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Take action to bring the UK law into line with the WHO International Code

Baby Milk Action has campaigned over the years for the UK Government to adopt legislation implementing the World Health Organisation's International Code of Marketing of Breast-milk Substitutes. On 1 March 1995 the Infant Formula and Follow-on Formula Regulations (SI 1995 No. 77) were adopted as law.

The law falls short of the International Code in important respects. Most notably, it allows advertising of products through the health care system, giving the baby food industry the perfect route to influence mothers. Such promotion is in direct contravention of the WHO International Code which the previous UK Government claimed to support.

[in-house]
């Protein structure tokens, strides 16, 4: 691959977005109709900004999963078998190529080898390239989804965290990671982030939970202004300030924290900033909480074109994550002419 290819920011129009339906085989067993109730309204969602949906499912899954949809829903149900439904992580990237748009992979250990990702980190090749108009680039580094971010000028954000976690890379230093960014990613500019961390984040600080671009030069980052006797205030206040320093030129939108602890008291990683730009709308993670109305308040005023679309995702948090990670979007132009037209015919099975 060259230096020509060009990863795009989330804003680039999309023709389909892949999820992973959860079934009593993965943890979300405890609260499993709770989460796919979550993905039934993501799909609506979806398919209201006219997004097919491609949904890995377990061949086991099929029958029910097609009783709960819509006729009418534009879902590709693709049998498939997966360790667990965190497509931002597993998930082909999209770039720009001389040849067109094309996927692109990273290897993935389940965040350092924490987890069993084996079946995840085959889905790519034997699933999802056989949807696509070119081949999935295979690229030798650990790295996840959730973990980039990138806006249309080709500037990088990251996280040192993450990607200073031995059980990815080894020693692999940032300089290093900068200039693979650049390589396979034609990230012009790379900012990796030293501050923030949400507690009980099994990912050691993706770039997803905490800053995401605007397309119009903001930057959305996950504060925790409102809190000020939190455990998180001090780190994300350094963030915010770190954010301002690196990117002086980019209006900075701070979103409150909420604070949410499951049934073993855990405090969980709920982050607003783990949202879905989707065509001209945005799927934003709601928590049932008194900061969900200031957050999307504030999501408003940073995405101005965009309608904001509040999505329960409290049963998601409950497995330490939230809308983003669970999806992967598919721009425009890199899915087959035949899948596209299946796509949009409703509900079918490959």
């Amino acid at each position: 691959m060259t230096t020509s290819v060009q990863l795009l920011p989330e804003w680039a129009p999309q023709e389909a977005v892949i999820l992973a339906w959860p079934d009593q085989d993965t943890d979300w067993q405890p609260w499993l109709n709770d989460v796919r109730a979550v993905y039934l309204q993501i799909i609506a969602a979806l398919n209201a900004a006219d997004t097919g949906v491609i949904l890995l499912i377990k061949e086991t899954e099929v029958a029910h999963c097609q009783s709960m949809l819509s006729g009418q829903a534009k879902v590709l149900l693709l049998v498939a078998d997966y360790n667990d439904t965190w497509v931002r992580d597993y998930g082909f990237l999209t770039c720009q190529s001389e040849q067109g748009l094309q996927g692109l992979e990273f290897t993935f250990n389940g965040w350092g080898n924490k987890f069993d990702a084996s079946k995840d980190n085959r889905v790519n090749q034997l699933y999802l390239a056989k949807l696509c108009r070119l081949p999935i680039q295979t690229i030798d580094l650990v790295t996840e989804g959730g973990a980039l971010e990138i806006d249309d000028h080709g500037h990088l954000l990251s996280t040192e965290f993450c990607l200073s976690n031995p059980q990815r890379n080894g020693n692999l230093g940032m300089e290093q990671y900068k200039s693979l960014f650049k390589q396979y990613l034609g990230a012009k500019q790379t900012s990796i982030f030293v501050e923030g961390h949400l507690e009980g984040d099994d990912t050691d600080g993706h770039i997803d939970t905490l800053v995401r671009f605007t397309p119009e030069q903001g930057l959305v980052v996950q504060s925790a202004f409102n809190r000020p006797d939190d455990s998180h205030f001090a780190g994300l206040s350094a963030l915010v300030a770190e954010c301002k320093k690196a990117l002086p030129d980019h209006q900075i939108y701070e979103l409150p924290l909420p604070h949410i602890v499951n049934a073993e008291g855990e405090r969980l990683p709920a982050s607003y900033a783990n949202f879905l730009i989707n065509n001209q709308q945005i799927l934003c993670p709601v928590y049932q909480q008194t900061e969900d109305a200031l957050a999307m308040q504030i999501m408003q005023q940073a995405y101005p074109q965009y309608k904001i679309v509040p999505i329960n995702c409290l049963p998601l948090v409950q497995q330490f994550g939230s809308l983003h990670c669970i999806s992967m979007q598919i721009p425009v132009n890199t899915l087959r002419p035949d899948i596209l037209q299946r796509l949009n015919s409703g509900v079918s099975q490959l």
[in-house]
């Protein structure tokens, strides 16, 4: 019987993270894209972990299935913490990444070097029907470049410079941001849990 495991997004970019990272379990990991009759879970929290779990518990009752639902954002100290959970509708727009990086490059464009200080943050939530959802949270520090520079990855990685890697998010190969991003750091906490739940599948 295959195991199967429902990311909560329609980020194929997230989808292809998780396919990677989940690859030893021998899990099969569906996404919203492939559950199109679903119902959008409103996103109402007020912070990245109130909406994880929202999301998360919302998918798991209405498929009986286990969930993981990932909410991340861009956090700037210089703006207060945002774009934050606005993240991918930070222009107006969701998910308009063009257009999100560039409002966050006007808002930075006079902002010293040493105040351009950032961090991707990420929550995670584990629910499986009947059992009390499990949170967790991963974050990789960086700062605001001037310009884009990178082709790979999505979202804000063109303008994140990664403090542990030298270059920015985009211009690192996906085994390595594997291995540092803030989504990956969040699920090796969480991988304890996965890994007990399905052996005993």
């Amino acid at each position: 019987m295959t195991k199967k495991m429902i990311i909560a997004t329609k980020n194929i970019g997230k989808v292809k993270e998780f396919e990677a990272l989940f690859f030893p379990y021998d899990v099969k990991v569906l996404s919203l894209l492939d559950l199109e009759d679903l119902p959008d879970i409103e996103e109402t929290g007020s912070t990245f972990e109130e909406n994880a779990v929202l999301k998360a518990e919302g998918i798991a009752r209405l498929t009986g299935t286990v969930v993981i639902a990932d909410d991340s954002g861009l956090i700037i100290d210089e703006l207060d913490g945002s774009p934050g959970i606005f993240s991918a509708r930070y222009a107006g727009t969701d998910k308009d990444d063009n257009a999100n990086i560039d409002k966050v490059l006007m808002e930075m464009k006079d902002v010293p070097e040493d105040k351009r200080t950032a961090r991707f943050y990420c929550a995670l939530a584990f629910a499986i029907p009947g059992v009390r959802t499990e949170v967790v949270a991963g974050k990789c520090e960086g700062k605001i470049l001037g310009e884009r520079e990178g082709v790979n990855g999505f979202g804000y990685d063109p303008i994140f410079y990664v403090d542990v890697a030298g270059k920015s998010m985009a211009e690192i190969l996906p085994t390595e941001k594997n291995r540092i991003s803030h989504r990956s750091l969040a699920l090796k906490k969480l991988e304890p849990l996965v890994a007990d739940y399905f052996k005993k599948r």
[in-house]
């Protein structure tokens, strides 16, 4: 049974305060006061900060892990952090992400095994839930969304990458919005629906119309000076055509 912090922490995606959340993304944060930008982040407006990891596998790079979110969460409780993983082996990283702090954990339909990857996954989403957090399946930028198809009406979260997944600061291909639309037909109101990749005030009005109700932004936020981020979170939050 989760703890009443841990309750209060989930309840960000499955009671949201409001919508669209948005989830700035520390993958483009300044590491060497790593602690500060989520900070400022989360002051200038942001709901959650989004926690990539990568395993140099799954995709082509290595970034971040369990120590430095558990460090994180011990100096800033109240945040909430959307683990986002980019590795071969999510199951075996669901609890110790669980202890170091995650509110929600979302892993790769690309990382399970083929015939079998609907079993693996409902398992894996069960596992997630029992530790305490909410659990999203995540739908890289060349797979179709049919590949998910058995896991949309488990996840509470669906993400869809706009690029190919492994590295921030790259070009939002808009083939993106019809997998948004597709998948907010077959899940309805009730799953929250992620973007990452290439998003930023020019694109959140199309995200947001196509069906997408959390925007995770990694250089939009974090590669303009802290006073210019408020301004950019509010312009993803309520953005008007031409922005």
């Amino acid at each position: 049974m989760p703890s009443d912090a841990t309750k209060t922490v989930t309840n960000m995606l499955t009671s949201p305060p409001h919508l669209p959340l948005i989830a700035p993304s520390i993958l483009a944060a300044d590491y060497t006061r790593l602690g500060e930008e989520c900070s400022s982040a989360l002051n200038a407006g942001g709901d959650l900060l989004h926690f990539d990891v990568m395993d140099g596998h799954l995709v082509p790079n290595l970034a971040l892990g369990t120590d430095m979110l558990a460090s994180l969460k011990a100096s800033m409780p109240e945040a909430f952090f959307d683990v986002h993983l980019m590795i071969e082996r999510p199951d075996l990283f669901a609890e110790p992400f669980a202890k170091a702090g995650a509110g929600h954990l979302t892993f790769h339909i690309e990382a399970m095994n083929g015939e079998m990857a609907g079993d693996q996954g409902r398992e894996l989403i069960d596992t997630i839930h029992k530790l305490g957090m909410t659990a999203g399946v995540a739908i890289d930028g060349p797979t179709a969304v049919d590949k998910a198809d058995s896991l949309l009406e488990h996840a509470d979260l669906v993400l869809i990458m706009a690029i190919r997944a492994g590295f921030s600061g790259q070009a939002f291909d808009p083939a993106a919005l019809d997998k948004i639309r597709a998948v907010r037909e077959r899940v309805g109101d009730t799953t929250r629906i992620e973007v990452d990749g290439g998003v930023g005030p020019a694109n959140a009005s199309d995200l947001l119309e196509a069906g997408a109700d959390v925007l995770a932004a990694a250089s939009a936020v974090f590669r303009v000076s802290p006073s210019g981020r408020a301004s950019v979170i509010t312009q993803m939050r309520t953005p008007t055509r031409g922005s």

Now that the Government has changed Baby Milk Action is relaunching its campaign to have the UK Law brought into line with the International Code.

What you can do to support the campaign...

In February 1997, before the general election, the baby food industry held a buffet for MPs at the House of Commons and argued against strengthening the law. Baby Milk Action was able to attend that meeting to provide an alternative viewpoint. Please support our work by becoming a member of Baby Milk Action or send a donation to Baby Milk Action, 23 St. Andrew's Street, Cambridge, CB3 2AX, UK.

The present Minister for Public Health, Tessa Jowell MP, has set out the new Government's aim to increase breastfeeding rates. It is important that the effect of the baby food industry's promotional activities in undermining breastfeeding is considered. Please write to Tessa Jowell MP and your own Member of Parliament (both c/o House of Commons, Westminster, London) asking for the law to be brought into line with the WHO International Code and tell Baby Milk Action that you have written. Baby Milk Action's briefing paper on the law follows to give background information.

Briefing paper on the UK law